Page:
Who says you overeat when you're sad?

It turns out that people tend to eat more when they're in a happier mood, and it's an emotional eating habit that's unfortunately being widely ignored, according to researchers.

Dutch researchers from Maastricht University published their findings in the journal Appetite and detailed what they call "happy eating." Moreover, they're targeting this condition as a contributor to the obesity epidemic affecting millions around the globe.

"Emotional eaters are often presumed to eat in response to negative emotions, while positive emotions have been largely neglected," Peggy Bongers of the faculty of psychology and neuroscience at Maastricht University, and co-authors wrote in the study.

"The current findings underline the importance of positive emotions in emotional eating, and provide new insights on the relationship between eating and mood melioration."

In the United States, ranked number one on the obesity scale where more than a third of the adults are obese, stress, depression, and boredom are largely associated with comfort eating.

To bring attention back to happier individuals, who are underestimated in the comfort eating category, the study's researchers gathered 87 students and explored each of their eating habits and mental statuses through questionnaires.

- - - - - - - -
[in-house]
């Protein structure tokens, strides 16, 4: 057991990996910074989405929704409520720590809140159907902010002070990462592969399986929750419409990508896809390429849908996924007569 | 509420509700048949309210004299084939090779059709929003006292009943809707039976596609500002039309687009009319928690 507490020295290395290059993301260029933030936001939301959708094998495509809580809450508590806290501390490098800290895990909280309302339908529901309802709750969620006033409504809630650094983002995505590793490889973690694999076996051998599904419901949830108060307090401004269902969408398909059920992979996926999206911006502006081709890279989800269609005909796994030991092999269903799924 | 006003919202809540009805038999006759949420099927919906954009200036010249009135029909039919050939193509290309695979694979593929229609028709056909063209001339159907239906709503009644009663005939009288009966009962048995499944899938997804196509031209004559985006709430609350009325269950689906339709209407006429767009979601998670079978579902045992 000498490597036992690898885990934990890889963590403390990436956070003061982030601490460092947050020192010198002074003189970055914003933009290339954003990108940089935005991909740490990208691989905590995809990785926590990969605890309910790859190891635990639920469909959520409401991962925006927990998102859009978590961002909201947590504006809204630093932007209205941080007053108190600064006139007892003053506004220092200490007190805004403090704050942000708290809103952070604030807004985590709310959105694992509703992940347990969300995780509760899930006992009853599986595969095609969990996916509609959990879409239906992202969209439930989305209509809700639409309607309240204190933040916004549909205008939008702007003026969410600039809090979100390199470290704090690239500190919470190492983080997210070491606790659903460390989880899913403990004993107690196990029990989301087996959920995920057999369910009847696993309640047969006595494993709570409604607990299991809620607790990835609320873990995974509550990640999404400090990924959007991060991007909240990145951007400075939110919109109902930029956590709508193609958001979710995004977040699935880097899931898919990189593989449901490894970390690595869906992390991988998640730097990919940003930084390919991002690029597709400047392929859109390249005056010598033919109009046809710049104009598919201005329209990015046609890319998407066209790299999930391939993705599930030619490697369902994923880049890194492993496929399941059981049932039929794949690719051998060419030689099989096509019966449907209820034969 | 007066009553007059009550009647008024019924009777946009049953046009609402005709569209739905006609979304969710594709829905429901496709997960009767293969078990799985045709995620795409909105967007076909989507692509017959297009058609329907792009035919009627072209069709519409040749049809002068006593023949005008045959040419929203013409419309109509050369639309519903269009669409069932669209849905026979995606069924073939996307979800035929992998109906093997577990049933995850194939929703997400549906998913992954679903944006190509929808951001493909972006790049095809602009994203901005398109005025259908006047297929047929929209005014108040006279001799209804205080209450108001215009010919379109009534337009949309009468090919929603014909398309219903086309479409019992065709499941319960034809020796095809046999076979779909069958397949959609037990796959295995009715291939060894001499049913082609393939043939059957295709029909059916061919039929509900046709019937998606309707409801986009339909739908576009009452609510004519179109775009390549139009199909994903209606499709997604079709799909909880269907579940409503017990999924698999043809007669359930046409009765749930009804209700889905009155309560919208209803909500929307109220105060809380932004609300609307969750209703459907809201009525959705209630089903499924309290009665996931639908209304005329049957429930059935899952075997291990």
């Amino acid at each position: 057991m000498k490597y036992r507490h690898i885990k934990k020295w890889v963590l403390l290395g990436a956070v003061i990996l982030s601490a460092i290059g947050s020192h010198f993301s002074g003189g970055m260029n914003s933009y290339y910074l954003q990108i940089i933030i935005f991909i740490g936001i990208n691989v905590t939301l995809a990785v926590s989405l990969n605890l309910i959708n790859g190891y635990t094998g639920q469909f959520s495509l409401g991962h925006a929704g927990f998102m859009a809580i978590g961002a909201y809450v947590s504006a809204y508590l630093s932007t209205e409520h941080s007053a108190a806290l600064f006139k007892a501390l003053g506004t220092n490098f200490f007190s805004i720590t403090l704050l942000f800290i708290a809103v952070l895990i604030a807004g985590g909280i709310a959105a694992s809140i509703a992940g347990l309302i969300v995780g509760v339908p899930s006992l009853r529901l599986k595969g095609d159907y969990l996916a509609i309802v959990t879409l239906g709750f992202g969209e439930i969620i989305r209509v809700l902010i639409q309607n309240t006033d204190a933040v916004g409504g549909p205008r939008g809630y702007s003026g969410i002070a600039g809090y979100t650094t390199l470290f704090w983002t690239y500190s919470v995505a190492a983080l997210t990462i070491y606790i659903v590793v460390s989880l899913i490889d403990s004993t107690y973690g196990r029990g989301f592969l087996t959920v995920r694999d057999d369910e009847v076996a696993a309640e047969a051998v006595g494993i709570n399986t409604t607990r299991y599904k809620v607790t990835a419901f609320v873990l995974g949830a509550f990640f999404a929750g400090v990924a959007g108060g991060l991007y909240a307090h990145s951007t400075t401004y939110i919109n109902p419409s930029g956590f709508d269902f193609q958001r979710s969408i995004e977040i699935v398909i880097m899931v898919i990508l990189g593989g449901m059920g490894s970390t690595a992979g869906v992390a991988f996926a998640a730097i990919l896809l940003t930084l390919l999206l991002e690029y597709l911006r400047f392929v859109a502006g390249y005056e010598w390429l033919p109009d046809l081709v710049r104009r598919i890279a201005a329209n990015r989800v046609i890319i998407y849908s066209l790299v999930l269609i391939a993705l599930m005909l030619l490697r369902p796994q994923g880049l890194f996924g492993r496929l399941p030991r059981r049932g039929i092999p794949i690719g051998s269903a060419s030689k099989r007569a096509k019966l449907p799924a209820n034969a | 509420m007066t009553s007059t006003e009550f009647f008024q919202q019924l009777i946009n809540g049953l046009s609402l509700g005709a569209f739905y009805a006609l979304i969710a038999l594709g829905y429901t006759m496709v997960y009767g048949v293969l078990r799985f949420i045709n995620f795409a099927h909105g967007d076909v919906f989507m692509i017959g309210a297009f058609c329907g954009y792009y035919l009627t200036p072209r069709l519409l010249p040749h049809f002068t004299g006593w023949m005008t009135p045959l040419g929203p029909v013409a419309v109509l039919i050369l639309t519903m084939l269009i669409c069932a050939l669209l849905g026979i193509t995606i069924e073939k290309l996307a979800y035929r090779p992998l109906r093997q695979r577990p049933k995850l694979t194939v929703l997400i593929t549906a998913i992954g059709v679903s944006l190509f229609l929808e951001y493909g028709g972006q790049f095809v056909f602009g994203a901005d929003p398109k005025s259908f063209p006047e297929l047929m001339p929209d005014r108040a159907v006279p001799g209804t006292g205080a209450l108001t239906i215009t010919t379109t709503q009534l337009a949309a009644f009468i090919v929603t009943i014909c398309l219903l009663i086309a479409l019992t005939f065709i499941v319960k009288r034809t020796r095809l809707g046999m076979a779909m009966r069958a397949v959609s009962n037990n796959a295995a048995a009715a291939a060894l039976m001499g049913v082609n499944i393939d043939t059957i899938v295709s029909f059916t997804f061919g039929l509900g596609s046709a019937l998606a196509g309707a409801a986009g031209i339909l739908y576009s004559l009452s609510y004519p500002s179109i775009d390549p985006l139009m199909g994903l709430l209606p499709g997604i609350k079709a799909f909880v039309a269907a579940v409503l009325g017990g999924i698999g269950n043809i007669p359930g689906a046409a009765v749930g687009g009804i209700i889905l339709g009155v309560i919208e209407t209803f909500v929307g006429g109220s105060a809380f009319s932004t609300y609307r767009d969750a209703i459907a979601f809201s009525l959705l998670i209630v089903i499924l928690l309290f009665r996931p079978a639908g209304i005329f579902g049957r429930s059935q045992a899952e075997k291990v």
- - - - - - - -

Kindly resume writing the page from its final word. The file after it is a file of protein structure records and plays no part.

The next step was to show them scenes from movies that induced either a positive, neutral, or negative emotion. They found that the students who watched a positive scene were eating more than their sad counterparts. In addition, the happier people overindulged while the upset participants did not.  

The study used classic positive show and film scenes such as "Mr. Bean" when the lead actor attempts to cheat from another student's exam and When Harry Met Sally where Meg Ryan performs her iconic orgasm scene at a diner.

Neutral emotion-inducing scenes were retrieved from fishing documentaries, while the negative moods were evoked using The Green Mile where the innocent inmate, played by Michael Clarke Duncan, gets executed in the electric chair.

"Most emotional eating is related to negative moods," researchers wrote. "However, volunteers did not overeat in response to negative emotions but did overeat in response to positive ones."

Eating during special and joyous occasions also increases calorie intake, just as much as eating during times of sadness. Experts say the difference would be the setting; a happier person would overeat at social events while sad individuals would isolate themselves and binge.

Another study from 2002 involved men and the effect of their different emotions on eating. It showed that joy induced an individual to eat more chocolate, which was the food used in the experiment, while they watched movies. In addition, the chocolate reportedly tasted more pleasant when the participan was happy as opposed to sad. In this case, quality of emotions motivated the individual to eat.

According to TeensHealth, emotional eating is a huge problem for children when they start using food as a way to control emotion rather than to satisfy hunger, and it ultimately affects their weight, health, and the well-being.  

Experts say teens and adults should compare what's driving their health, even if it's evoked by sadness or happiness. For instance when you're hungry, you gradually pace yourself and sometimes postpone your meal, while emotional hunger is experienced suddenly and triggers urgency to eat and even stimulates specific cravings.

More comparison tools can be found at Nemours' KidsHealth.